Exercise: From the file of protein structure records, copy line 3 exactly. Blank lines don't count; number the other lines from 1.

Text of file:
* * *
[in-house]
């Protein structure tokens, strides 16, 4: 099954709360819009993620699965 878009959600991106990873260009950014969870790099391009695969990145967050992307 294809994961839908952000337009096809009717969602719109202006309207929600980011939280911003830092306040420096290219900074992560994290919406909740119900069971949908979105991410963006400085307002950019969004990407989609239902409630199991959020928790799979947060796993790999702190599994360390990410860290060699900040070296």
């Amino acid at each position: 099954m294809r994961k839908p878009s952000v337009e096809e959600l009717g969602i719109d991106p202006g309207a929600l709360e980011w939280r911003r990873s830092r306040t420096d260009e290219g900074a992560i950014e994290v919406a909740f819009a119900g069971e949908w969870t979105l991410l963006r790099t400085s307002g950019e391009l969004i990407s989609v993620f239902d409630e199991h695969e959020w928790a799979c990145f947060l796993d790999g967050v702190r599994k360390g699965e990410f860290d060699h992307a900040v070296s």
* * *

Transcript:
């Amino acid at each position: 099954m294809r994961k839908p878009s952000v337009e096809e959600l009717g969602i719109d991106p202006g309207a929600l709360e980011w939280r911003r990873s830092r306040t420096d260009e290219g900074a992560i950014e994290v919406a909740f819009a119900g069971e949908w969870t979105l991410l963006r790099t400085s307002g950019e391009l969004i990407s989609v993620f239902d409630e199991h695969e959020w928790a799979c990145f947060l796993d790999g967050v702190r599994k360390g699965e990410f860290d060699h992307a900040v070296s």